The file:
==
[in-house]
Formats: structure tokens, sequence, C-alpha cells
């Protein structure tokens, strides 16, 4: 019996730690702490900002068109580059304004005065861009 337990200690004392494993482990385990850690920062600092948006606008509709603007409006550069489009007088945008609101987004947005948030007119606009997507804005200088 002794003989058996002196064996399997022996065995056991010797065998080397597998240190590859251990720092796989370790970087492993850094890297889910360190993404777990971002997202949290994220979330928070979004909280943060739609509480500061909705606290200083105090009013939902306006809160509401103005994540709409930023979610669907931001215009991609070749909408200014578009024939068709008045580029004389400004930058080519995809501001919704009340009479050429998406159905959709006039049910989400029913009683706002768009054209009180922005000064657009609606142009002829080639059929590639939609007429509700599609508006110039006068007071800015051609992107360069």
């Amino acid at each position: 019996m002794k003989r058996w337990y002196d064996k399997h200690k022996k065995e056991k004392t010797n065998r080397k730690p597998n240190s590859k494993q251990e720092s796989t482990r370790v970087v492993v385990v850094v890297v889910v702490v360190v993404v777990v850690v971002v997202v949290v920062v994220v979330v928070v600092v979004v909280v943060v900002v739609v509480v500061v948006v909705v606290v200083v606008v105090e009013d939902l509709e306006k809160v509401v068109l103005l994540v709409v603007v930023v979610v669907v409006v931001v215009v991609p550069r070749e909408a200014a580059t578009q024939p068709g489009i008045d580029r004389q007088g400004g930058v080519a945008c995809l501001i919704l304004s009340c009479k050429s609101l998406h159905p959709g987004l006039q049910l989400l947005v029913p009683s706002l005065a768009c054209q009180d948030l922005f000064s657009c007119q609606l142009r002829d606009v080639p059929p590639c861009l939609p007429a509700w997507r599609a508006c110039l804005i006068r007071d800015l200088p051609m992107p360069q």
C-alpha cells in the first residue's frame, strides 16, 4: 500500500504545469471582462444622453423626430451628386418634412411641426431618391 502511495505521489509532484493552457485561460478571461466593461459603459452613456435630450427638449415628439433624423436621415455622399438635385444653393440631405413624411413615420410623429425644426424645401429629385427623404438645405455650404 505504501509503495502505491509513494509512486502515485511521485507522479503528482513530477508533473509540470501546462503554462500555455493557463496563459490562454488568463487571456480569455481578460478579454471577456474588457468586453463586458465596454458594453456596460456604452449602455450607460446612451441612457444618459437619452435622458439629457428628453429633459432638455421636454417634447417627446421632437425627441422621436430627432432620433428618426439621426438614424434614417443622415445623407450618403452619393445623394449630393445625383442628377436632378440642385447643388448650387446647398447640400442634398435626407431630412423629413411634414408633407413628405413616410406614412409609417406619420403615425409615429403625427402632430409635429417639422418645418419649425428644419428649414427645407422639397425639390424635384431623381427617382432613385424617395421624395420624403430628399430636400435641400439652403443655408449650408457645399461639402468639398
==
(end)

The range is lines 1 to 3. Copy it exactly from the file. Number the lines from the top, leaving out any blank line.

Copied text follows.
[in-house]
Formats: structure tokens, sequence, C-alpha cells
């Protein structure tokens, strides 16, 4: 019996730690702490900002068109580059304004005065861009 337990200690004392494993482990385990850690920062600092948006606008509709603007409006550069489009007088945008609101987004947005948030007119606009997507804005200088 002794003989058996002196064996399997022996065995056991010797065998080397597998240190590859251990720092796989370790970087492993850094890297889910360190993404777990971002997202949290994220979330928070979004909280943060739609509480500061909705606290200083105090009013939902306006809160509401103005994540709409930023979610669907931001215009991609070749909408200014578009024939068709008045580029004389400004930058080519995809501001919704009340009479050429998406159905959709006039049910989400029913009683706002768009054209009180922005000064657009609606142009002829080639059929590639939609007429509700599609508006110039006068007071800015051609992107360069």